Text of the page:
CyberOptics’ Coup

It’s always a good deal when you can simultaneously supply an end-product to end-customers and critical components from said end-product to competitors.

And that’s the situation CyberOptics now finds itself in after inking a deal last quarter to put its sensors in erstwhile AOI competitor Viscom’s solder paste inspection products. (CyberOptics acknowledged a deal in February but did not disclose the company until today.)

It’s a great move for CyberOptics, which continues to impress under Kitty Iverson’s leadership. The company, which by most accounts trails privately held Viscom in terms of annual revenue in the uber-competitive electronics assembly AOI market, has rebounded steadily from the market slide of 2008-09 and the tragic death of founder Steve Case. Sales doubled in 2010 to $57 million, and by becoming a supplier to its AOI competitors, CyberOptics triangulates its customer approach. Given that CyberOptics also supplies sensors to DEK for printers and Juki for placement machines, the modest company is positioning itself to become a true bellwether of the electronics assembly market health.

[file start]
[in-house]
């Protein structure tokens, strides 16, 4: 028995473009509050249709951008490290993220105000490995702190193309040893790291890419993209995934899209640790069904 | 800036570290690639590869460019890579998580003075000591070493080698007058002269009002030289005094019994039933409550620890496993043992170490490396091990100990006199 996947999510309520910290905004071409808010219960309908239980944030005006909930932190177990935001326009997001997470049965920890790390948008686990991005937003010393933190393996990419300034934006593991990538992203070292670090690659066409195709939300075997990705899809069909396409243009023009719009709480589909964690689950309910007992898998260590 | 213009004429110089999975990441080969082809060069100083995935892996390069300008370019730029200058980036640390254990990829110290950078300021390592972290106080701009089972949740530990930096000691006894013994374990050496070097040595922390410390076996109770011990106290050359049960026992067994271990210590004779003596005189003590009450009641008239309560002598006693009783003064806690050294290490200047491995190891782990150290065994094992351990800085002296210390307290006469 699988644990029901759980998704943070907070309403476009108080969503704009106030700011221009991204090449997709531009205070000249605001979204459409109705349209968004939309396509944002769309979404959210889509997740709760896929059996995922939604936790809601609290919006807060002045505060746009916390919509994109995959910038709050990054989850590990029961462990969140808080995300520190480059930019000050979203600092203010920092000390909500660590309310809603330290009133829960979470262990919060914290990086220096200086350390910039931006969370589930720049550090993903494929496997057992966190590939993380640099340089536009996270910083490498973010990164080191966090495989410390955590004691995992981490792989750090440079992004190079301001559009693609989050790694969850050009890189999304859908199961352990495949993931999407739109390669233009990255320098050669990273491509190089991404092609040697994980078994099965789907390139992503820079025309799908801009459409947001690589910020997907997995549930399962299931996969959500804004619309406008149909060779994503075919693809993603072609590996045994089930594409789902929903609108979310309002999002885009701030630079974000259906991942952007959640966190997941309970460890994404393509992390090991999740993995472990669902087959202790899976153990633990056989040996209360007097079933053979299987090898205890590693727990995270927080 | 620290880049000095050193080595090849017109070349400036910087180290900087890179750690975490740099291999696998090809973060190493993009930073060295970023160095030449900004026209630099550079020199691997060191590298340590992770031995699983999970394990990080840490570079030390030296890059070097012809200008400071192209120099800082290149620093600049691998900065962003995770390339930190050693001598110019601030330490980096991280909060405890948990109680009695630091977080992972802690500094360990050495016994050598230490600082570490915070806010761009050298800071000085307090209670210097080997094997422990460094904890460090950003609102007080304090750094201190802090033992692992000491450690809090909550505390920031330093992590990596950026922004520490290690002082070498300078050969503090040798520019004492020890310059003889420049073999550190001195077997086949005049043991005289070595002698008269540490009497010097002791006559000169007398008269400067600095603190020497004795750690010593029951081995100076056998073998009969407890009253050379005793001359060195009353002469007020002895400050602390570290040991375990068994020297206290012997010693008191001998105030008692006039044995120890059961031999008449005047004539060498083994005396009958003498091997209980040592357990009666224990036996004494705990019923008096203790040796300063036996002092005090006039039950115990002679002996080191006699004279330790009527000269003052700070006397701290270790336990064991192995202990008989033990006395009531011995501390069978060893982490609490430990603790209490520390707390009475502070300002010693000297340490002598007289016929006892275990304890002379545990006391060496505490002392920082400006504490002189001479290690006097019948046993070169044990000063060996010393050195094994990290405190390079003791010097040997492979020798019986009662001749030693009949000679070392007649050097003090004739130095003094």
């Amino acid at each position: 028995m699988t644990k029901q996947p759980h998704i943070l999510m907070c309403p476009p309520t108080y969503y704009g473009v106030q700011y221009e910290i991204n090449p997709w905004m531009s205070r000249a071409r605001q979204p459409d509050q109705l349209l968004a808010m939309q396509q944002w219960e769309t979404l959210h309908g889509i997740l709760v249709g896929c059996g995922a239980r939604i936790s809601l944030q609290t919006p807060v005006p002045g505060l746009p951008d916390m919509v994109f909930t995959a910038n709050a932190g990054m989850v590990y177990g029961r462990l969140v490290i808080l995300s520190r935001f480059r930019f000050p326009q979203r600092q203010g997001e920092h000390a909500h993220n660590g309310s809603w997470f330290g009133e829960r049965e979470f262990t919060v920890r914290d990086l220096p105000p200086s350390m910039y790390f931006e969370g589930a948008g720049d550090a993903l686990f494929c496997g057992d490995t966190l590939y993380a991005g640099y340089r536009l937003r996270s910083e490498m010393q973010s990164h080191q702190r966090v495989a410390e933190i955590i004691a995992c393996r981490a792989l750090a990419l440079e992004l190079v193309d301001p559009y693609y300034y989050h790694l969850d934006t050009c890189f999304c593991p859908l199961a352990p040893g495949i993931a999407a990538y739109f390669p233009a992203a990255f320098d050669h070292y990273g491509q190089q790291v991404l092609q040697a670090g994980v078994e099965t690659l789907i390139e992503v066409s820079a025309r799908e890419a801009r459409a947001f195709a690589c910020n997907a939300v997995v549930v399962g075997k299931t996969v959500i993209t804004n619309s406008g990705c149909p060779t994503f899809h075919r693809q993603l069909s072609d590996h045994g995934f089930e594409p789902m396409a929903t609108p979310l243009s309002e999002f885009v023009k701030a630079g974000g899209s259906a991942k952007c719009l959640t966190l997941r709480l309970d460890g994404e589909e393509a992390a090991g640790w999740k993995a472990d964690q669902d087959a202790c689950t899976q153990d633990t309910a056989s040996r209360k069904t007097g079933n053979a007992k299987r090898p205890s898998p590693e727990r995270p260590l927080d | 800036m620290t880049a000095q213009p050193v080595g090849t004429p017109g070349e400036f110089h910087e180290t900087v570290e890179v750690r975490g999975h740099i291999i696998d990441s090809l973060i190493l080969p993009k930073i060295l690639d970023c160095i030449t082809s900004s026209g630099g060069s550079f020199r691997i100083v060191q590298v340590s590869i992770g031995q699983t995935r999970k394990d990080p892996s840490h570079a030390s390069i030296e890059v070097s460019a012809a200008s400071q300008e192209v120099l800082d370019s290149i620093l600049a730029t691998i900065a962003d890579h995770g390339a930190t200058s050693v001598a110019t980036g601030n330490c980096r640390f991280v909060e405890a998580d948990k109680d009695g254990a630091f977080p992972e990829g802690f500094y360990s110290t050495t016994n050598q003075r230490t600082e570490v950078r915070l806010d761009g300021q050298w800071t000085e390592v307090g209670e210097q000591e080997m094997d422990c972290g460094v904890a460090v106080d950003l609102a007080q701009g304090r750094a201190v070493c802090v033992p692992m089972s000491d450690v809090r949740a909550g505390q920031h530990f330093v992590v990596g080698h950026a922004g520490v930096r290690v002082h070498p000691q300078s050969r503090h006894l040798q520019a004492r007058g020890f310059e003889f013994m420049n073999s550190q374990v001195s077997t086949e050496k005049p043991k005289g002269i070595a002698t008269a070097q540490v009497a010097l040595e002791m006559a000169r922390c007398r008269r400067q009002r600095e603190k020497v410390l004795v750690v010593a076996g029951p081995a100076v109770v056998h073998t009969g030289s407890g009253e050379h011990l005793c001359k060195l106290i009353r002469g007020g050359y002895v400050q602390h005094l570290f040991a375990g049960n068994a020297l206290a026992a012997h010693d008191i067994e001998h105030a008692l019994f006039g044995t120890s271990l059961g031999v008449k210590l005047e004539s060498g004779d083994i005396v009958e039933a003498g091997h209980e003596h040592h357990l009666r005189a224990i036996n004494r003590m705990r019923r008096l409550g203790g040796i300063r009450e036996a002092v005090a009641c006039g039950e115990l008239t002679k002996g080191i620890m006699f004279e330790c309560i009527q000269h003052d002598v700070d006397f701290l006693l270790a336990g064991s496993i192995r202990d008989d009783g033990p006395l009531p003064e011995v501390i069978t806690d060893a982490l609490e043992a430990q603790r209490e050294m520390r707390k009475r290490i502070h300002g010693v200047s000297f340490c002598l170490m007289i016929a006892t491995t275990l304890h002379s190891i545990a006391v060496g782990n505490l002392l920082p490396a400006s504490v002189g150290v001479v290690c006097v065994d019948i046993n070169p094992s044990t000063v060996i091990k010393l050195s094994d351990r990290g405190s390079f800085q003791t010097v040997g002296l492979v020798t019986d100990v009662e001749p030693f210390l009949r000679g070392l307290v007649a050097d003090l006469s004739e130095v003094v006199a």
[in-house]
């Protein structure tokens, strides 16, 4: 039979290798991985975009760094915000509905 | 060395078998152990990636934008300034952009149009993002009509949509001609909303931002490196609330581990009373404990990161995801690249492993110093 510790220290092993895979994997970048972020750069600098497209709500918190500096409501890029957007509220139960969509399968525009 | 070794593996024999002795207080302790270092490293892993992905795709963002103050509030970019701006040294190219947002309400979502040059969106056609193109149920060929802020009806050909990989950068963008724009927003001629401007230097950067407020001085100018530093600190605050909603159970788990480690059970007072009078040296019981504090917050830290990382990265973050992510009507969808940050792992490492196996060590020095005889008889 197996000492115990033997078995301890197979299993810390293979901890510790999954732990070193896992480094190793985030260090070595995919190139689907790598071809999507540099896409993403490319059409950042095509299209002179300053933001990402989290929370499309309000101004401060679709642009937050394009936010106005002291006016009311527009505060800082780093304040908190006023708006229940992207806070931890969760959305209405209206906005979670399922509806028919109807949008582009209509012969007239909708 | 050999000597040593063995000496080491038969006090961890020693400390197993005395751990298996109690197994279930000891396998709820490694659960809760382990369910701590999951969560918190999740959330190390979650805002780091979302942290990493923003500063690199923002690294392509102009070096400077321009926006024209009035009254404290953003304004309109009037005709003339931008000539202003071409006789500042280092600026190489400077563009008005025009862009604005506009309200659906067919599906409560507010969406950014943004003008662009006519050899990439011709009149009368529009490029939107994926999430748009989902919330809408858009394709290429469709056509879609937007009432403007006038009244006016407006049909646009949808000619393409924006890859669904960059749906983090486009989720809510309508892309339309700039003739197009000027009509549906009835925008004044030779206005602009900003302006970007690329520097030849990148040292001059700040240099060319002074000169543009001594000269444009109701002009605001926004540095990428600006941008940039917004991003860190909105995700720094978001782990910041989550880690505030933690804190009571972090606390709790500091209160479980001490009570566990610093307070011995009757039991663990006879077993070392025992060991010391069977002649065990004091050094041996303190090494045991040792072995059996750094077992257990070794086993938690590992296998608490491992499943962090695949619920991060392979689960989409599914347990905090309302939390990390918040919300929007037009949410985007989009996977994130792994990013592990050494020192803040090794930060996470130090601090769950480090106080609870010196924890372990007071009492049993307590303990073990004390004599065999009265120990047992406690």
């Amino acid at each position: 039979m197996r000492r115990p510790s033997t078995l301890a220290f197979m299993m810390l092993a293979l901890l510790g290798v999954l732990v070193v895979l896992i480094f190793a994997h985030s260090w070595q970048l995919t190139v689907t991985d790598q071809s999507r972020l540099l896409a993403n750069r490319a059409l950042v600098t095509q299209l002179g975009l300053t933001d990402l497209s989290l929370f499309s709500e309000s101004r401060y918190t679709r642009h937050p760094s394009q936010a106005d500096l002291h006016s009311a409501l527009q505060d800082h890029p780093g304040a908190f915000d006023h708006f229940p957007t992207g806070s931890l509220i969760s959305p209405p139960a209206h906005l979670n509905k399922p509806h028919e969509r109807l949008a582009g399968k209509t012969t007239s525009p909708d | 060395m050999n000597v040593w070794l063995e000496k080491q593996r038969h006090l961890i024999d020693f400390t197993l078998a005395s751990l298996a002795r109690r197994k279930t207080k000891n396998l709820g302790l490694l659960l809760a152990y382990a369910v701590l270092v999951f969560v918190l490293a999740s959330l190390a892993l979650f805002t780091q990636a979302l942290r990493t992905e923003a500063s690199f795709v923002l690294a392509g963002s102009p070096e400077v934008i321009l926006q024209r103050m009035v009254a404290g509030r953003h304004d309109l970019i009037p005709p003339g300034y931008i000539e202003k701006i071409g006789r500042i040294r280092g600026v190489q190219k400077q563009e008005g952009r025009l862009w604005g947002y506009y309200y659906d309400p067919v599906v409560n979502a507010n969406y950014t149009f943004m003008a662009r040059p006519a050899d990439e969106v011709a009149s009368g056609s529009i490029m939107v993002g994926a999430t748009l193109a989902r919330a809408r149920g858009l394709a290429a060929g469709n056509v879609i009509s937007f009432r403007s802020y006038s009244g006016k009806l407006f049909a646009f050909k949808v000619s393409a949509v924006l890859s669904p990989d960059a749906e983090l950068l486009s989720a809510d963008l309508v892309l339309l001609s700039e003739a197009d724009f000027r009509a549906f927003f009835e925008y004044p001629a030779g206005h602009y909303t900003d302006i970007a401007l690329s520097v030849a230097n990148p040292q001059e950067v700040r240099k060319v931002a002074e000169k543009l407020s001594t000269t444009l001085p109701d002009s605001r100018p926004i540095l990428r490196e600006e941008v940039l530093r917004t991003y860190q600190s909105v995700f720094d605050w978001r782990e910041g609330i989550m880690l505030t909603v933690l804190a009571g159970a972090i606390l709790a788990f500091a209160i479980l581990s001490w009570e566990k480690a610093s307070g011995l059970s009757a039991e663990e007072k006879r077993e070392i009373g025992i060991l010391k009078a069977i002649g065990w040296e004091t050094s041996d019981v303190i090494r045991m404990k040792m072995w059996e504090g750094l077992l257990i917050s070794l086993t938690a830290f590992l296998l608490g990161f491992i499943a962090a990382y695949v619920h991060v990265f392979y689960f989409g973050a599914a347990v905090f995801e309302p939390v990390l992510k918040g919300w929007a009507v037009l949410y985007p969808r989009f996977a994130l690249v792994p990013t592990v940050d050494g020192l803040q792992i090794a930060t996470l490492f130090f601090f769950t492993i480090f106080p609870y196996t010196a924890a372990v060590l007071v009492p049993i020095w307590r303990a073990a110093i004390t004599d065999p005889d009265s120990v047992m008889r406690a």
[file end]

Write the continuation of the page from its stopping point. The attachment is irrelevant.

Out of Place?

I probably am getting ahead of myself — in fact, I hope I am — but the epic war over the world’s placement equipment business is more and more looking like it won’t include Siemens. The Munich-based OEM, which last year put its electronics assembly business on the block, today announced another difficult quarter.

On the bright side, the placement equipment unit narrowed its first-quarter loss, but sales for Siemens’ discontinued businesses (of which electronics assembly equipment makes up the major share) for the period ended Dec. 31 fell 69% year-over-year.

Perhaps worse, the loss was €15 million on €62 million in sales. Obviously, that’s not sustainable.

I know lots of people at Siemens, and I have tremendous respect for CEO Guenter Lauber. But with only modest improvement expected in the sector this year, it doesn’t look good.